Mike Pompeo blocks depositions for Trump inquiry

US committee’s request around Ukraine call ‘not feasible’, says secretary of state

US secretary of state Mike Pompeo: listened in  to the phone call between Mr Trump and President Volodymyr Zelenskiy on July 25th. Photograph: Tom Brenner/Getty Images

US secretary of state Mike Pompeo: listened in to the phone call between Mr Trump and President Volodymyr Zelenskiy on July 25th. Photograph: Tom Brenner/Getty Images

 

US secretary of state Mike Pompeo has blocked five state department officials from providing depositions to Congress, accusing Democrats of trying to “intimidate” officials over the Ukraine controversy.

In a sign of the constitutional battle ahead between the executive and legislative branches of government as Democrats begin an impeachment inquiry into President Donald Trump, Mr Pompeo said the committee’s request for depositions were “not feasible”.

“I’m concerned with aspects of your request that can be understood only as an attempt to intimidate, bully and treat improperly the distinguished professionals of the department of state, including several career foreign service officers,” he wrote to the head of the foreign affairs committee on Tuesday, adding that he would not tolerate such “tactics”.

The move effectively prohibits Marie Yovanovitch, the former US ambassador to Ukraine, from testifying before Congress on Wednesday as planned. Similarly, Thursday’s scheduled appearance by Kurt Volker, Mr Trump’s special envoy for Ukraine who resigned last Friday, is unlikely to go ahead.

Both were involved in the Trump administration’s efforts to reach out to the Ukrainian government in a bid to solicit information about former vice-president Joe Biden’s involvement in the country.

Fresh allegations

The other three officials are deputy assistant secretary of state George Kent, state department counsellor T Ulrich Brechbuhl, and America’s ambassador to the European Union, Gordon Sondland.

It has since emerged that Mr Pompeo himself listened in to the disputed phone call between Mr Trump and President Volodymyr Zelenskiy on July 25th that is central to the Democrats’ impeachment move.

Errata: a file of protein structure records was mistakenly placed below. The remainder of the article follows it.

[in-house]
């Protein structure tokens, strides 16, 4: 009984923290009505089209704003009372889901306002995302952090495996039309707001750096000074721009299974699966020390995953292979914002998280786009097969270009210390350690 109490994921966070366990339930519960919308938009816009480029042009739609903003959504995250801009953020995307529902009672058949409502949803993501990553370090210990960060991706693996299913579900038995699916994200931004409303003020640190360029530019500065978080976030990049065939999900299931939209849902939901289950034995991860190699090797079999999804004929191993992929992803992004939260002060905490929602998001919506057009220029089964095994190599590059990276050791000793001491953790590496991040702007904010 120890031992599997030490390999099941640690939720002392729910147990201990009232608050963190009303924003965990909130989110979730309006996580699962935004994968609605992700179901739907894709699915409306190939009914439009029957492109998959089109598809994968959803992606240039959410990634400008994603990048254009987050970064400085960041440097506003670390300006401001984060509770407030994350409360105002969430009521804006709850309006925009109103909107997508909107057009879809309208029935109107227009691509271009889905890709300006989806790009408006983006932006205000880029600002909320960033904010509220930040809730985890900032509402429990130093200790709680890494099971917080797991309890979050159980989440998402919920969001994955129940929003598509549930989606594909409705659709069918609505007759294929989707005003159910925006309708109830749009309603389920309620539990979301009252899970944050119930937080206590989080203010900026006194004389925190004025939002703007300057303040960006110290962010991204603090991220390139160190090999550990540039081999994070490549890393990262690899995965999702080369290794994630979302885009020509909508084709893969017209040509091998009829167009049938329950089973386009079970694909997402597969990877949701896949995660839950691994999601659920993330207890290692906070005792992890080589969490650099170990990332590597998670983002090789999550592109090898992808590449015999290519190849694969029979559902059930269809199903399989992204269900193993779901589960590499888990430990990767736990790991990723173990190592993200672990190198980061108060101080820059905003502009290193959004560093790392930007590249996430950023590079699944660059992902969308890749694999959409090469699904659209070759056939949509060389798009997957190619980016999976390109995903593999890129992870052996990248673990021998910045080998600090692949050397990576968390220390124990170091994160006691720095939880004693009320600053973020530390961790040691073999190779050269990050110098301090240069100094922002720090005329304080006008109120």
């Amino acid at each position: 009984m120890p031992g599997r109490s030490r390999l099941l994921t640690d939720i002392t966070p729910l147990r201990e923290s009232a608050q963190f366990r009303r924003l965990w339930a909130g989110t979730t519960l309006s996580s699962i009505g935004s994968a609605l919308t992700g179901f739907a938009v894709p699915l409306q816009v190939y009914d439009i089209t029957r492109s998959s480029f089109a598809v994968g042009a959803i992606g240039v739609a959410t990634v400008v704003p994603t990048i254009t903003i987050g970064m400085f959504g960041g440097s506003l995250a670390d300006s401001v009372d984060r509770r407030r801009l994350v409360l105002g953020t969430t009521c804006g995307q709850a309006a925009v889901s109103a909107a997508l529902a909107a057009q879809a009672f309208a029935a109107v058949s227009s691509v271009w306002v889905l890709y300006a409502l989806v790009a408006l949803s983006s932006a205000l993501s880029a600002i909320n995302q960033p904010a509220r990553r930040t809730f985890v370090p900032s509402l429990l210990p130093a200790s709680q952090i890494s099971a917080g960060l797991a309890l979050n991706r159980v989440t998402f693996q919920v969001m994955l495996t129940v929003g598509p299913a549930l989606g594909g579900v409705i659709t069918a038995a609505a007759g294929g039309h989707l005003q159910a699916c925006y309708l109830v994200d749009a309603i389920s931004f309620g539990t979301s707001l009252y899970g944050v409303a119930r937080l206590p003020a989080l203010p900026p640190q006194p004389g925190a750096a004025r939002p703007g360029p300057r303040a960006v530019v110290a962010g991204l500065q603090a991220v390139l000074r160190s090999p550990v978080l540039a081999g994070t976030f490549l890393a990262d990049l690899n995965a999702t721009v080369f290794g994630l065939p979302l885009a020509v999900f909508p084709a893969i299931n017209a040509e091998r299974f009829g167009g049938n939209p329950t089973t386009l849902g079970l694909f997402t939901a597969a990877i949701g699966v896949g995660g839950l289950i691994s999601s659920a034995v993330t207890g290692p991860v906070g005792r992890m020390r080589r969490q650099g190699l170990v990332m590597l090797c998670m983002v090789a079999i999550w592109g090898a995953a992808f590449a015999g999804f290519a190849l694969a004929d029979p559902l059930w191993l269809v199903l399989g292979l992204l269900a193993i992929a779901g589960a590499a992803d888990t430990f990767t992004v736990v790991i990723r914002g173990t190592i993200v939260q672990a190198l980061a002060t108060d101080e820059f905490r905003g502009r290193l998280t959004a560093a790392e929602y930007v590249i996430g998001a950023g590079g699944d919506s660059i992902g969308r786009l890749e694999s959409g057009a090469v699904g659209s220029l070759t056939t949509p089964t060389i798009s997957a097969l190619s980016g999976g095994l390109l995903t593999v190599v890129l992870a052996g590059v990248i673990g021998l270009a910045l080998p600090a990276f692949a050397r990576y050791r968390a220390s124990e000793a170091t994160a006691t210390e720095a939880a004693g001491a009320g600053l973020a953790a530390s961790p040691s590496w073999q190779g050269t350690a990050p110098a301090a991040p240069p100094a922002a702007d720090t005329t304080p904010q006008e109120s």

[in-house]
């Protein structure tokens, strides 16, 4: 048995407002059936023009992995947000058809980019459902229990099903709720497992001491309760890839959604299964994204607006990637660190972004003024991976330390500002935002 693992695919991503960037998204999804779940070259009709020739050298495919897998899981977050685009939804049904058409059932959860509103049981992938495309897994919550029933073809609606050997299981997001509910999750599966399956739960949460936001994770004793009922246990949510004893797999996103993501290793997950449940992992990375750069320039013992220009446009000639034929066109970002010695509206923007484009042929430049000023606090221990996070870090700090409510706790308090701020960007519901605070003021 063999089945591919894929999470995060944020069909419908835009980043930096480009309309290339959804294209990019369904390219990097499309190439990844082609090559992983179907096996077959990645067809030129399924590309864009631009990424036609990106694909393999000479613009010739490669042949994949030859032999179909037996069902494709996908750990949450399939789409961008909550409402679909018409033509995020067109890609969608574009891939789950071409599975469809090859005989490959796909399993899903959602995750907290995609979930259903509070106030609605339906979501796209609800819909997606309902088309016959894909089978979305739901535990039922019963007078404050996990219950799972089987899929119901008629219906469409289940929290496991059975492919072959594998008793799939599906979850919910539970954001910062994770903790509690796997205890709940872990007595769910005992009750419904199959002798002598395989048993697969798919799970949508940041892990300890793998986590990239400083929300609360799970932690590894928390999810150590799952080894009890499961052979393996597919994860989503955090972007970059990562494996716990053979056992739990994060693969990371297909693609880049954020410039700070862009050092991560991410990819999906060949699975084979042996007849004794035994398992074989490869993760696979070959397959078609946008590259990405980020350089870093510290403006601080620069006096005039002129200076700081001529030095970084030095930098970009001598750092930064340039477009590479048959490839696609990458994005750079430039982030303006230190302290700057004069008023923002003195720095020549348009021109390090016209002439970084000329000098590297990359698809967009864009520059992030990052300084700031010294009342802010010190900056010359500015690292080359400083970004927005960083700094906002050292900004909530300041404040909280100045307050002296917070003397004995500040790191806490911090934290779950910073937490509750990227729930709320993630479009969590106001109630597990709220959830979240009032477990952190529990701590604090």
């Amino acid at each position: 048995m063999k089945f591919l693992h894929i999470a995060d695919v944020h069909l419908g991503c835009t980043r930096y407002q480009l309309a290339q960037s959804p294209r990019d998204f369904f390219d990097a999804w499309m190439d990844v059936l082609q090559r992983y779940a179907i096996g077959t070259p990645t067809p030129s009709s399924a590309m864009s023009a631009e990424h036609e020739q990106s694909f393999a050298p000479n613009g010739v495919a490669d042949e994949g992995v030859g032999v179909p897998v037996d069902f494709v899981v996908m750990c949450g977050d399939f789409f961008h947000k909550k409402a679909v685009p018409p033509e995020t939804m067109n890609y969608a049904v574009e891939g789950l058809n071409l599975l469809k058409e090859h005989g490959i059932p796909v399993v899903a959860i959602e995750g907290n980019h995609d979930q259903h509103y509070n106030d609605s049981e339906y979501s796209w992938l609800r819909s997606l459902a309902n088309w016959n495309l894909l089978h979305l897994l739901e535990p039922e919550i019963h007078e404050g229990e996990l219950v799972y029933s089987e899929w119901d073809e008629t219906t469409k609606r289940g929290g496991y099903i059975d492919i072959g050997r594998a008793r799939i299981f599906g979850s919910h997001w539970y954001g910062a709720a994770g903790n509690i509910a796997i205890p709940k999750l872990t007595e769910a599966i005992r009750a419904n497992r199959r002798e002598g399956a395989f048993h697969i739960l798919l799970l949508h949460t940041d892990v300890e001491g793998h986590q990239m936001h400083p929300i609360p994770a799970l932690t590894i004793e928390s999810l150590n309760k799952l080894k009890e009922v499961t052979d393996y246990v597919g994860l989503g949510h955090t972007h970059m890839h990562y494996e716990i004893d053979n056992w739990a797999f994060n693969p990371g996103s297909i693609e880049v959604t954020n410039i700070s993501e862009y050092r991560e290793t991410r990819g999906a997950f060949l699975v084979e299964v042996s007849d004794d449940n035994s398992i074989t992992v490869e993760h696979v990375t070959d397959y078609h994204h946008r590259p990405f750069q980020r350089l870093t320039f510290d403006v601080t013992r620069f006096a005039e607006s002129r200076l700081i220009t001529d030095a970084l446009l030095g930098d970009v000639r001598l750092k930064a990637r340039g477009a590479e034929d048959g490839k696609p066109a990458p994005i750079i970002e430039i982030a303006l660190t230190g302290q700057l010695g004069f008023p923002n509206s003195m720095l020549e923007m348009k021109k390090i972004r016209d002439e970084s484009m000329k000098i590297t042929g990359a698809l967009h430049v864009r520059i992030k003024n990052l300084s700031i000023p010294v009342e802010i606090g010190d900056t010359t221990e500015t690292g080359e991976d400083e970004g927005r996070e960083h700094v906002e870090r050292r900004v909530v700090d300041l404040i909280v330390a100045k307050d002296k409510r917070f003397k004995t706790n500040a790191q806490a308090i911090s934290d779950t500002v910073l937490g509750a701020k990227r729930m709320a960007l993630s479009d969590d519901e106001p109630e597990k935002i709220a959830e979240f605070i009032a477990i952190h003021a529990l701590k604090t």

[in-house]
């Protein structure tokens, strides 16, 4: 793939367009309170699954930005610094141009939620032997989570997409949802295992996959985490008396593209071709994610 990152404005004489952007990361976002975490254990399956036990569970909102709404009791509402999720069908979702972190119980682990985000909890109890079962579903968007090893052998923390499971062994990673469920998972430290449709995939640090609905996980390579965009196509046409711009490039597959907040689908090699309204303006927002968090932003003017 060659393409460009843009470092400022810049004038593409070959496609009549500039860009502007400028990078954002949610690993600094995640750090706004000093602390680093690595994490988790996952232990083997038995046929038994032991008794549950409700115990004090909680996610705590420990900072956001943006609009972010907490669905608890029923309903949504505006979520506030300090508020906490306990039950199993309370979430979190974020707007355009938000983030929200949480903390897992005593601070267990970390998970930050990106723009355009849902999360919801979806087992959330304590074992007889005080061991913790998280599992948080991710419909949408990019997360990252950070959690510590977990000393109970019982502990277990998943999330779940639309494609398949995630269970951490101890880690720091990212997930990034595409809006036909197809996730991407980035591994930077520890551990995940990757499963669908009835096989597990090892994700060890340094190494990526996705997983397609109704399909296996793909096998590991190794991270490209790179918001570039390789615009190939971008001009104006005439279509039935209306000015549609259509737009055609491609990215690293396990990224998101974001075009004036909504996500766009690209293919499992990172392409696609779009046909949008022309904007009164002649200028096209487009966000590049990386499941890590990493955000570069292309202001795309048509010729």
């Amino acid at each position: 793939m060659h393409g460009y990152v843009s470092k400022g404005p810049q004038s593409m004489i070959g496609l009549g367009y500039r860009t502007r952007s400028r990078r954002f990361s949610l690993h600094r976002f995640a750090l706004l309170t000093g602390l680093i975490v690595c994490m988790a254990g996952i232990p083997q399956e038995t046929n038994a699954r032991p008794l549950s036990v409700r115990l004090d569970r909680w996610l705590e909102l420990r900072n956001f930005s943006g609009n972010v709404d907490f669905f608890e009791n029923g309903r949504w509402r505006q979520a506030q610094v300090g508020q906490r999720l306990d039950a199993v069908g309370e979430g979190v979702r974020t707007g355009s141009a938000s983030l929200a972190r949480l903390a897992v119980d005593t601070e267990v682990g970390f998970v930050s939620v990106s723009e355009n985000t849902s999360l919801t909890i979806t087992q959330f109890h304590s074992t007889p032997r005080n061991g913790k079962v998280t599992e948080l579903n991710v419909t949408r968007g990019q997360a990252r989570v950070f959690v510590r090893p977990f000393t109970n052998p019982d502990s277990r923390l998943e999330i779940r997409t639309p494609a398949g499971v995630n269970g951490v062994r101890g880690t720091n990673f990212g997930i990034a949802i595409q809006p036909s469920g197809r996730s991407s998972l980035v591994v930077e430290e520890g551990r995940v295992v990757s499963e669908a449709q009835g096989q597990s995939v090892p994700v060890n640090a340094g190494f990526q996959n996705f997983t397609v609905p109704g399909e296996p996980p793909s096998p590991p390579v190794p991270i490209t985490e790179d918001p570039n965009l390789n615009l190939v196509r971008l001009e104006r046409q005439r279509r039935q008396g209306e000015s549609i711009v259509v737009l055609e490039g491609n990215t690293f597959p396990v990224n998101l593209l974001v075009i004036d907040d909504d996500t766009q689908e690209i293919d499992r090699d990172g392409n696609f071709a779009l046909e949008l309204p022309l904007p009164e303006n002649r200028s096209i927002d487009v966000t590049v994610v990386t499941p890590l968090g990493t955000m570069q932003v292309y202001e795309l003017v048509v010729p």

The Trump administration is also facing fresh allegations that it co-opted foreign governments to help domestic investigations, following confirmation that Mr Trump asked Australian prime minister Scott Morrison to assist in the department of justice’s inquiry into the origins of the Mueller investigation.

Following the completion of Mr Mueller’s report earlier this year, attorney general William Barr appointed John Durham to lead an investigation into the origins of the investigation into Russian interference in the 2016 US election amid concerns that US intelligence agencies may have improperly surveyed members of the Trump campaign team.

Russian role

Australia’s involvement stems from 2016, when its top diplomat in London informed the FBI about alleged Russian involvement in the election.

The New York Times reported that White House officials sought to limit oversight of Mr Trump’s phone call with Mr Morrison in a similar way that the disputed phone call of July 25th with the Ukrainian president was protected.

As well as Australia’s involvement, Mr Barr has also travelled to Italy in recent weeks to seek information from the Italian government about US intelligence’s efforts to oversee the Trump campaign.

Mr Trump continued his attack on the whistleblower at the centre of the controversy on Tuesday, asking why he was not permitted to interview the anonymous official as well as “the person who gave all of the false information to him”.

“This is simply about a phone conversation that could not have been nicer, warmer or better,” he tweeted, noting that the Ukrainian president had said he received “no pressure” during the phone call. “It is just another Democrat Hoax!”

Prominent Republican Chuck Grassley, however, spoke out in support of the whistleblower.

“This person appears to have followed the whistleblower protection laws and ought to be heard out and protected,” he said. “We should always work to respect whistleblowers.”